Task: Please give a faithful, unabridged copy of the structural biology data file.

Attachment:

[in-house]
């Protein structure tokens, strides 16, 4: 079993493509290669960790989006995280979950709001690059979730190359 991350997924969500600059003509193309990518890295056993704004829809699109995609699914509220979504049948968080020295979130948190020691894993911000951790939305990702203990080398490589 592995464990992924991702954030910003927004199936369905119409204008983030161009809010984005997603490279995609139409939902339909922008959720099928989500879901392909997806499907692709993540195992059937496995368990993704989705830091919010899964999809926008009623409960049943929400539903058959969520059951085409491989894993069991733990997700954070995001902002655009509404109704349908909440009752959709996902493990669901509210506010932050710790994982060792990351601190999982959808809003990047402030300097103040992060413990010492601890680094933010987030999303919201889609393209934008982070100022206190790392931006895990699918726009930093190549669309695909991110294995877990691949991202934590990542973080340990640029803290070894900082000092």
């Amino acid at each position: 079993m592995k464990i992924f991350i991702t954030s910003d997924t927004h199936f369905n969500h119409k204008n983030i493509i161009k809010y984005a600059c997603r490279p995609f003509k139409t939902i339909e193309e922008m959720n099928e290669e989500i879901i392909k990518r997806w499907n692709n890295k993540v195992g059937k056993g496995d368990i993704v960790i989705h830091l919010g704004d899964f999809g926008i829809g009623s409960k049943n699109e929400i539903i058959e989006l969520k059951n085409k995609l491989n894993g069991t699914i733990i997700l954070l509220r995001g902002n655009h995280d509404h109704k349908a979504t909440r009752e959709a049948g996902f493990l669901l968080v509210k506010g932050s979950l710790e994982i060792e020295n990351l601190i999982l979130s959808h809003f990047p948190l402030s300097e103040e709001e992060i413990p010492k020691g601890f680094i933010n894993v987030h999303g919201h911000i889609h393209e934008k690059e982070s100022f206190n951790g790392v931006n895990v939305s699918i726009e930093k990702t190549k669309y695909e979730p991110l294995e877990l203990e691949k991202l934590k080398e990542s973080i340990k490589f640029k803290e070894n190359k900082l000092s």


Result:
[in-house]
């Protein structure tokens, strides 16, 4: 079993493509290669960790989006995280979950709001690059979730190359 991350997924969500600059003509193309990518890295056993704004829809699109995609699914509220979504049948968080020295979130948190020691894993911000951790939305990702203990080398490589 592995464990992924991702954030910003927004199936369905119409204008983030161009809010984005997603490279995609139409939902339909922008959720099928989500879901392909997806499907692709993540195992059937496995368990993704989705830091919010899964999809926008009623409960049943929400539903058959969520059951085409491989894993069991733990997700954070995001902002655009509404109704349908909440009752959709996902493990669901509210506010932050710790994982060792990351601190999982959808809003990047402030300097103040992060413990010492601890680094933010987030999303919201889609393209934008982070100022206190790392931006895990699918726009930093190549669309695909991110294995877990691949991202934590990542973080340990640029803290070894900082000092």
């Amino acid at each position: 079993m592995k464990i992924f991350i991702t954030s910003d997924t927004h199936f369905n969500h119409k204008n983030i493509i161009k809010y984005a600059c997603r490279p995609f003509k139409t939902i339909e193309e922008m959720n099928e290669e989500i879901i392909k990518r997806w499907n692709n890295k993540v195992g059937k056993g496995d368990i993704v960790i989705h830091l919010g704004d899964f999809g926008i829809g009623s409960k049943n699109e929400i539903i058959e989006l969520k059951n085409k995609l491989n894993g069991t699914i733990i997700l954070l509220r995001g902002n655009h995280d509404h109704k349908a979504t909440r009752e959709a049948g996902f493990l669901l968080v509210k506010g932050s979950l710790e994982i060792e020295n990351l601190i999982l979130s959808h809003f990047p948190l402030s300097e103040e709001e992060i413990p010492k020691g601890f680094i933010n894993v987030h999303g919201h911000i889609h393209e934008k690059e982070s100022f206190n951790g790392v931006n895990v939305s699918i726009e930093k990702t190549k669309y695909e979730p991110l294995e877990l203990e691949k991202l934590k080398e990542s973080i340990k490589f640029k803290e070894n190359k900082l000092s």